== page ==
Connecticut Delegation Blasts Army over Helicopter Contract

Blackhawk Helicopter
by Christian Wade


Connecticut’s congressional delegation is calling on the Army to provide more details about its decision to reject a local company’s bid for a multimillion-dollar defense contract to build long-range helicopters.

Sikorsky Aircraft, maker of the iconic Blackhawk helicopters, submitted a proposal to the Army in 2018 to develop a new armed scout helicopter. But last week, the Army announced that it was scrapping its Future Attack Reconnaissance Aircraft program, delivering a major blow to the company.

In a joint statement, the entire seven-member delegation demanded that the Army provide a detailed explanation of why they are scrapping the program and “how they plan to achieve crucial aviation capabilities, thoughtfully prepare our national defense for the future, and utilize the exceptional and seasoned workforce at Sikorsky for generations to come.”

“We are extremely disappointed that the Army has decided to walk away from the FARA program,” the lawmakers said. “We have been told on multiple occasions by the Army that FARA was their No. 1 priority. This is a complete reversal of that position.”

The lawmakers said Sikorsky has” the world’s greatest workforce when it comes to vertical lift aircraft and decades of proven results when it comes to supplying the U.S. Armed Forces and militaries across the globe with safe dependable military and commercial aircraft.”

“With a $1 billion investment, X2 aircraft offer speed, range and agility that no other helicopter in the world can match. We remain confident in X2 aircraft for U.S. and international mission needs now and in the future. We are disappointed in this decision and will await a U.S. Army debrief to better understand its choice,” Sikorsky said in a statement.

Army officials said the move to scrap the program is part of a larger reorganization of its aviation programs that aim to free up resources for other investments in technology — including new unmanned aircraft. In a statement, Secretary of the Army Christine Wormuth said the service is “deeply committed to our aviation portfolio and to our partners in the aviation industrial base.”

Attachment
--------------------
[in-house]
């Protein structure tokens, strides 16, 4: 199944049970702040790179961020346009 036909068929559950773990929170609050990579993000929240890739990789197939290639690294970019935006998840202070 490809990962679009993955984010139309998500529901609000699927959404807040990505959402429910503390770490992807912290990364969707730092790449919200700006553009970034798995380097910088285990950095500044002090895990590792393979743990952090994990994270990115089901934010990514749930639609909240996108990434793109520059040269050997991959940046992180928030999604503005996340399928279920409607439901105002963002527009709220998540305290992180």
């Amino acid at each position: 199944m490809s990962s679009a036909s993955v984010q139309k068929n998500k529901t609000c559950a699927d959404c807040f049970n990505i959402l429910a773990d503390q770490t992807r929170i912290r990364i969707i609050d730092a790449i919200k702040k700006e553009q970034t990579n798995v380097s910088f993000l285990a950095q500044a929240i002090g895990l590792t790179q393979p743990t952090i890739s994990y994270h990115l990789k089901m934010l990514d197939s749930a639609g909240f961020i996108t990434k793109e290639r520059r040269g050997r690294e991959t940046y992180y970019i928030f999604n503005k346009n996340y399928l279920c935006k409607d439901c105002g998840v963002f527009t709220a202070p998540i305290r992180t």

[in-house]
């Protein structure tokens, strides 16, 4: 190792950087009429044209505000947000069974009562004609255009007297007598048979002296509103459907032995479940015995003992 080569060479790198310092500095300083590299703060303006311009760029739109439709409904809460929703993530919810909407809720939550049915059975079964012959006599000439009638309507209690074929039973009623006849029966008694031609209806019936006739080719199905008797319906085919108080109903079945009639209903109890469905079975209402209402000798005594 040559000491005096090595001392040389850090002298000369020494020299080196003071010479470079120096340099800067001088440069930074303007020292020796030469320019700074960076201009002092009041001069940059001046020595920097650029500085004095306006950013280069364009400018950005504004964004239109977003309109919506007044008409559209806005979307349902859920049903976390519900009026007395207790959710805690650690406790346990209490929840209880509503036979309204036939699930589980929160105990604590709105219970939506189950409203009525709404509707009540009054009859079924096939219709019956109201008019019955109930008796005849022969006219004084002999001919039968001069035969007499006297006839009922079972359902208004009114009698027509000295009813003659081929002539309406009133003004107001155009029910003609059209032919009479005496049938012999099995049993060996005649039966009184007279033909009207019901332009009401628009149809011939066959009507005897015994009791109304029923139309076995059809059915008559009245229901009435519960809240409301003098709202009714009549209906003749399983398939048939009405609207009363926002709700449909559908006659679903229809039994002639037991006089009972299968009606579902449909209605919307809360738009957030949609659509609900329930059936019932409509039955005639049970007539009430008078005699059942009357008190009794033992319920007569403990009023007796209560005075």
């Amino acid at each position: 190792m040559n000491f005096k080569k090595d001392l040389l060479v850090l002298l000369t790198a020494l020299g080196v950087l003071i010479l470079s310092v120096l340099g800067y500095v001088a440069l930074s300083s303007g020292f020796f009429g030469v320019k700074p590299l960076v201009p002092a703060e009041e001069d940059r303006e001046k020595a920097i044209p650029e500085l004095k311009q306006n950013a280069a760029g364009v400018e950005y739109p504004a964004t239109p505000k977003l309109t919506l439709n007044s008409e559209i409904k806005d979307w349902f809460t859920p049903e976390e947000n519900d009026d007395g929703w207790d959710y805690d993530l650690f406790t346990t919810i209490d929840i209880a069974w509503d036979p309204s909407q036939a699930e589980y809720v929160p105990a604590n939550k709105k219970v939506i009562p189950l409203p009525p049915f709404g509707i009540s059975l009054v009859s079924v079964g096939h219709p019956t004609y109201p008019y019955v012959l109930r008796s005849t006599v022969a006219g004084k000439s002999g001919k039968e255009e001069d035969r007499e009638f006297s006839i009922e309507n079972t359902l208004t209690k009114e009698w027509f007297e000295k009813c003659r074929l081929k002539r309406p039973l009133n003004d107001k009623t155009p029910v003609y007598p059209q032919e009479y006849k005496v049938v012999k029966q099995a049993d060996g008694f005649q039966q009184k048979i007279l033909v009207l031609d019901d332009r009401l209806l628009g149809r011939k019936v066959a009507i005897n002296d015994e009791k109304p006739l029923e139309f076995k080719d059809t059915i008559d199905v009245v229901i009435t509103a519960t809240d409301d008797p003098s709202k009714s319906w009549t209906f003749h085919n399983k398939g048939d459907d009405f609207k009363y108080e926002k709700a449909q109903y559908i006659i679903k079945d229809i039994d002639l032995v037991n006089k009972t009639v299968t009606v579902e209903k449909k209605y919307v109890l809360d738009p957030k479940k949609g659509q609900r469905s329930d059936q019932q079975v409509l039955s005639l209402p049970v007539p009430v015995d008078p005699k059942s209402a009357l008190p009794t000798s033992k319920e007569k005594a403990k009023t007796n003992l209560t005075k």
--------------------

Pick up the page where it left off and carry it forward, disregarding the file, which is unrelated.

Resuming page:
“These steps enable us to work with industry to deliver critical capabilities as part of the joint force, place the Army on a sustainable strategic path, and continue the Army’s broader modernization plan which is the service’s most significant modernization effort in more than four decades,” she said.

This is the second major Army contract that the company, which employs thousands of workers in the state, has lost out on in the past two years.

In 2022, Lockheed Martin’s Sikorsky lost a bid to build the replacement for the Black Hawk helicopter, a contract worth up to $7.1 billion. Sikorsky filed a formal appeal to the Army’s selection of Texas-based Textron Inc.’s proposed helicopter, but it was rejected.

At the time, Connecticut’s congressional delegation repeatedly pressed the Army for answers and raised concerns over why Sikorsky was not selected.

The Army’s decision jeopardized an agreement Sikorsky signed with Connecticut to keep its operations in the state in exchange for hefty tax breaks. The deal made Sikorsky eligible for up to $75 million in tax credits, contingent on it securing two major military contracts to produce helicopters and other equipment.

The package of tax breaks and incentives were aimed at ensuring the firm remains headquartered in Connecticut for at least another 20 years.

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Christian Wade is a contributor to The Center Square. 

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